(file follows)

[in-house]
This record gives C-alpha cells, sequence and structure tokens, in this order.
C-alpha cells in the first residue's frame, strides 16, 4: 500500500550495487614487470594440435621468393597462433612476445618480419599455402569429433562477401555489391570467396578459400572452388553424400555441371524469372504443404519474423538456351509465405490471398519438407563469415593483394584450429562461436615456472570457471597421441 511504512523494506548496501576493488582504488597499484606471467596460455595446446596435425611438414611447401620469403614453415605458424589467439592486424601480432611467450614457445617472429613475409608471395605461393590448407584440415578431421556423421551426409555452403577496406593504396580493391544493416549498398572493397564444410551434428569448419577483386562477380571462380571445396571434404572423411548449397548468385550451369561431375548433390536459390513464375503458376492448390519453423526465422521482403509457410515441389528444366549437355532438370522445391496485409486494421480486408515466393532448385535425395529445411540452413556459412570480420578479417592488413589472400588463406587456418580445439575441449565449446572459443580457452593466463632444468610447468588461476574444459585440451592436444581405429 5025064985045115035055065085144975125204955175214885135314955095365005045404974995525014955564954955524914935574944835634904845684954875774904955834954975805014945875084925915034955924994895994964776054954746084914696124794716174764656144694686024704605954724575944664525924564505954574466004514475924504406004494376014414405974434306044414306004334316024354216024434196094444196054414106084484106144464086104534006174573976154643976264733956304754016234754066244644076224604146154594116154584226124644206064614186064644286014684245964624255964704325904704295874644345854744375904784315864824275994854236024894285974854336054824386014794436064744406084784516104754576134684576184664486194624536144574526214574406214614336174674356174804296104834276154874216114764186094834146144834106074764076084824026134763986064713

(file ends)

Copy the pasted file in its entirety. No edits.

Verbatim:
[in-house]
This record gives C-alpha cells, sequence and structure tokens, in this order.
C-alpha cells in the first residue's frame, strides 16, 4: 500500500550495487614487470594440435621468393597462433612476445618480419599455402569429433562477401555489391570467396578459400572452388553424400555441371524469372504443404519474423538456351509465405490471398519438407563469415593483394584450429562461436615456472570457471597421441 511504512523494506548496501576493488582504488597499484606471467596460455595446446596435425611438414611447401620469403614453415605458424589467439592486424601480432611467450614457445617472429613475409608471395605461393590448407584440415578431421556423421551426409555452403577496406593504396580493391544493416549498398572493397564444410551434428569448419577483386562477380571462380571445396571434404572423411548449397548468385550451369561431375548433390536459390513464375503458376492448390519453423526465422521482403509457410515441389528444366549437355532438370522445391496485409486494421480486408515466393532448385535425395529445411540452413556459412570480420578479417592488413589472400588463406587456418580445439575441449565449446572459443580457452593466463632444468610447468588461476574444459585440451592436444581405429 5025064985045115035055065085144975125204955175214885135314955095365005045404974995525014955564954955524914935574944835634904845684954875774904955834954975805014945875084925915034955924994895994964776054954746084914696124794716174764656144694686024704605954724575944664525924564505954574466004514475924504406004494376014414405974434306044414306004334316024354216024434196094444196054414106084484106144464086104534006174573976154643976264733956304754016234754066244644076224604146154594116154584226124644206064614186064644286014684245964624255964704325904704295874644345854744375904784315864824275994854236024894285974854336054824386014794436064744406084784516104754576134684576184664486194624536144574526214574406214614336174674356174804296104834276154874216114764186094834146144834106074764076084824026134763986064713